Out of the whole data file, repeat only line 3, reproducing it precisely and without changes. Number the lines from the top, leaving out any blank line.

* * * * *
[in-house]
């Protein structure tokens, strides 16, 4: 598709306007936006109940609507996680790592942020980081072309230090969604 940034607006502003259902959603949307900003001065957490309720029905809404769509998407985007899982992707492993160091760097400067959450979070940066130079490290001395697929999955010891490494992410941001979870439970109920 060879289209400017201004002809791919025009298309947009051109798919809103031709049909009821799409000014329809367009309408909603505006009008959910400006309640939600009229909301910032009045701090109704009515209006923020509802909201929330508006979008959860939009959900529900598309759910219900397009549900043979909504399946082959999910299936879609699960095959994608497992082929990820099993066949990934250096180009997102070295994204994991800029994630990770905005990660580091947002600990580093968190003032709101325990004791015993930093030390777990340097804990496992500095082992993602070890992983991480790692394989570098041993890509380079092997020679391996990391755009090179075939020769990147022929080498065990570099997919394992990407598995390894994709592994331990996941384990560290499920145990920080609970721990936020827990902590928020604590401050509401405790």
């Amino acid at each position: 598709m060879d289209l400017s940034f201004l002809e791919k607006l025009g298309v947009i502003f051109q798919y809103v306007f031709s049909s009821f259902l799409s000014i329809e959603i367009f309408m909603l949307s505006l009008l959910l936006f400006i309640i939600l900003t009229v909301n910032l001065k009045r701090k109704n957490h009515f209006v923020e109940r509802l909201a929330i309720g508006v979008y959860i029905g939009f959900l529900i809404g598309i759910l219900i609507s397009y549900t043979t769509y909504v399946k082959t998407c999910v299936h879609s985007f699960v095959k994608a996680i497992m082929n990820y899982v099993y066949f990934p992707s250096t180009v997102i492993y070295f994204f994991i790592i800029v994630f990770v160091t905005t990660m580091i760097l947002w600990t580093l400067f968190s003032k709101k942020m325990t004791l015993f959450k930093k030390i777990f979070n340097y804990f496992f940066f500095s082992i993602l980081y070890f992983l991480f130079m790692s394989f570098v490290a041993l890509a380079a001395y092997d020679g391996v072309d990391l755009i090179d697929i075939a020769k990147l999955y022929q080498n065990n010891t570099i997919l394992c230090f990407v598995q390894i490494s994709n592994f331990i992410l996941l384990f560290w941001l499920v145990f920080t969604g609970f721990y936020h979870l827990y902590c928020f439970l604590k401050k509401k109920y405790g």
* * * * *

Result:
């Amino acid at each position: 598709m060879d289209l400017s940034f201004l002809e791919k607006l025009g298309v947009i502003f051109q798919y809103v306007f031709s049909s009821f259902l799409s000014i329809e959603i367009f309408m909603l949307s505006l009008l959910l936006f400006i309640i939600l900003t009229v909301n910032l001065k009045r701090k109704n957490h009515f209006v923020e109940r509802l909201a929330i309720g508006v979008y959860i029905g939009f959900l529900i809404g598309i759910l219900i609507s397009y549900t043979t769509y909504v399946k082959t998407c999910v299936h879609s985007f699960v095959k994608a996680i497992m082929n990820y899982v099993y066949f990934p992707s250096t180009v997102i492993y070295f994204f994991i790592i800029v994630f990770v160091t905005t990660m580091i760097l947002w600990t580093l400067f968190s003032k709101k942020m325990t004791l015993f959450k930093k030390i777990f979070n340097y804990f496992f940066f500095s082992i993602l980081y070890f992983l991480f130079m790692s394989f570098v490290a041993l890509a380079a001395y092997d020679g391996v072309d990391l755009i090179d697929i075939a020769k990147l999955y022929q080498n065990n010891t570099i997919l394992c230090f990407v598995q390894i490494s994709n592994f331990i992410l996941l384990f560290w941001l499920v145990f920080t969604g609970f721990y936020h979870l827990y902590c928020f439970l604590k401050k509401k109920y405790g």